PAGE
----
The PMAS appears to have had good clinical outcomes and almost all of the patients seen were able to be treated satisfactorily within this setting. Only 2% required onwards referral to other healthcare providers, predominantly the GP (96%). This, coupled with the fact that service users rated the service highly in terms of satisfaction levels, demonstrates the effectiveness of the PMAS. Additionally, the data show that commissioned minor ailments services deliver an estimated net value per intervention of GBP 59.08, thus delivering a higher quality service, compared with the cost of the intervention [26]. However, it is impossible to determine from the data how many of the patients seen went on to seek further medical advice from other healthcare providers at a later date.
A number of limitations were encountered as part of the PMAS. Primarily, these related to the way patients were able to access the service. Patients who wanted to utilise the PMAS required Patient Passports. These had to be issued by the GP through the CCG. This added a further stage of complexity in accessing PMAS for patients. Alternative methods of delivering the Patient Passports may have allowed for smoother access to the service. Additional limitations of the PMAS included the limited number of conditions in the formulary as well as financial constraints, which limited the scope of the service.
Included in the LTP is the development of Primary Care Networks (PCNs), which are a group of local health professionals responding to the needs of the patients they serve. This plays a key part in the roll out of the LTP, which includes community pharmacists. They are already working alongside GPs and other primary care teams and ensure millions of patients safely receive the medicines they need when they need them. The PMAS (which has now transitioned to the Community Pharmacy Consultation Service) would allow community pharmacists to contribute to the LTP to a greater degree and enable further integration into the primary healthcare team, benefiting everyone who visits their local pharmacy on a regular basis.
Community pharmacies continue to provide many essential services to women and children. In 2020, around 1 in 20 pregnant women who received flu immunisation had this given by a pharmacist and of course many are currently supporting the roll out of the COVID-19 vaccine. This could be extended to high-risk women and children as part of an integrated primary care service, giving families a further option other than their GP or hospital teams.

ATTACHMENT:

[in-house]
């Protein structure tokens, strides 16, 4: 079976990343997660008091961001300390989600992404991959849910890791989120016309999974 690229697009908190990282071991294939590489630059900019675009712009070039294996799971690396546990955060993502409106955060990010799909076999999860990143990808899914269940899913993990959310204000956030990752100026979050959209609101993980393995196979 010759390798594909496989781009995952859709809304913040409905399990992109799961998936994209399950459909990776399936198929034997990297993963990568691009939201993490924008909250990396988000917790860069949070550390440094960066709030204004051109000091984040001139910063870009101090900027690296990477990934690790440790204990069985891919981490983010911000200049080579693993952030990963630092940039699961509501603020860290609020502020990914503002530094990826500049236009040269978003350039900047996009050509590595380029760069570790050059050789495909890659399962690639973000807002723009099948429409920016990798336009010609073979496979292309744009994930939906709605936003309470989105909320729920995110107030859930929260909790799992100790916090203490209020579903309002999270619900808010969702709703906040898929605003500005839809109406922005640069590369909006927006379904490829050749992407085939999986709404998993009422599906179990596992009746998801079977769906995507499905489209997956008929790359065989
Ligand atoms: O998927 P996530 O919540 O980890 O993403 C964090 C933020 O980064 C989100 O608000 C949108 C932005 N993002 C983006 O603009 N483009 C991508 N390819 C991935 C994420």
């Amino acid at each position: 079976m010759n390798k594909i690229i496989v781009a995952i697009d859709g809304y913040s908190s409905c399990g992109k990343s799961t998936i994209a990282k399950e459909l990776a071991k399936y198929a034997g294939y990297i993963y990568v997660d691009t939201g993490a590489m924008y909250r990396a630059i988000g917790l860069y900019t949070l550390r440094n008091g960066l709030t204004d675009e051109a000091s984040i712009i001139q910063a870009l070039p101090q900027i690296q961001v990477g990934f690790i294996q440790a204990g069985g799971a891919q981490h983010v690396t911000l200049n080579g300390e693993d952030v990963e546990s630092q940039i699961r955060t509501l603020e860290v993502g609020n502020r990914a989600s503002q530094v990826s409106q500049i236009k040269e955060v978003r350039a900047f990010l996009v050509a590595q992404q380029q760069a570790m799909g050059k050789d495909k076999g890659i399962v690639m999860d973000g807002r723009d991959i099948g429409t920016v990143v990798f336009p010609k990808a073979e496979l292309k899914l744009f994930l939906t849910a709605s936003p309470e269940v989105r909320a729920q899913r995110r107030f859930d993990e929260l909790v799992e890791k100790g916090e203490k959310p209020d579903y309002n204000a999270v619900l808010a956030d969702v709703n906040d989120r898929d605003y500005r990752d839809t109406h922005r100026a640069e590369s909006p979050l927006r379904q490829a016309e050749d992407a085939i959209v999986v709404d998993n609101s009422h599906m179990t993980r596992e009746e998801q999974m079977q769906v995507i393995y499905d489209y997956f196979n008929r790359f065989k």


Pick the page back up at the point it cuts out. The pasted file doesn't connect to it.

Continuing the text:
Further work is required to look into the possibility of developing a second-tier pharmacy service to develop accredited ‘Paediatric Practitioner Pharmacists’ working in community pharmacies from PGDs as well as accredited ‘Advanced Paediatric Practitioner Pharmacists’ with further physical assessment skills and independent prescribing qualifications. The need for such roles has been highlighted in the Analysis of Minor Ailment Services Data (July 2017), which showed 61% of consultations were for people aged under 16 years [27].
Pharmacies are an untapped resource with the potential to provide large savings to the NHS, both financial savings and time savings. The average costs of utilising other healthcare providers are all greater than the cost per patient of using the PMAS (between approximately 2–6 times the cost of the PMAS). The project estimated total savings of almost GBP 200,000; this is across one London borough over 1 year. If the PMAS were to be expanded over all London boroughs, the projected financial savings would be over GBP 6 million: massive potential savings to already overstretched NHS services. Furthermore, in the shadow of the ongoing COVID-19 pandemic, we believe that many people would prefer to access local community services as opposed to attending hospitals for non-urgent illnesses.

Author Contributions

Conceptualisation of paper M.B. and G.O. based on data collected as part of NHS monitoring of service development led by Enfield CCG and PMAS. G.O. prepared first draft and this was further refined by T.B., M.B. and M.L.; M.B. prepared data figures and tables. S.R. validated the data. All authors have read and agreed to the published version of the manuscript.

Funding

The research received no additional funding. M.B. is partially funded by the National Institute for Health Research (NIHR) Applied Research Collaboration for Northwest London (ARC). NIHR contract number is NIHR200180.

Institutional Review Board Statement

Ethical review and approval were waived for this study which was considered as part of a service review as per HQIP guidance 2011 and local CCG governance.

Informed Consent Statement

Patient consent was waived as data collected anonymously as part of service review.

Data Availability Statement

No access to original data is provided.

Acknowledgments

Peter Lathlain Enfield CCG, and Vasundra Taylor Middlesex LPC who contributed additional data and comments to the draft.

Conflicts of Interest

The authors declare no conflict of interest.

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Figure 1. Number and type of ailments seen in the 12-month period.
Figure 1. Number and type of ailments seen in the 12-month period.
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Table 1. Summary of Savings.
Table 1. Summary of Savings.
DescriptionGP PracticeA&E Setting *Walk in CentreUrgent Care CentreBought a MedicinePhoned 111 for AdviceUsed Out Of Hours Doctors Service
Tariff Costs per Slot£45£58£63£58N/AUnknown£16.60
Total Appointments38661661251910377
Total Cost£173,970£9628£7875£1102£92.62Unknown£116.20
Total £192,598.58
* A&E Setting: Patients seen within the Emergency Department.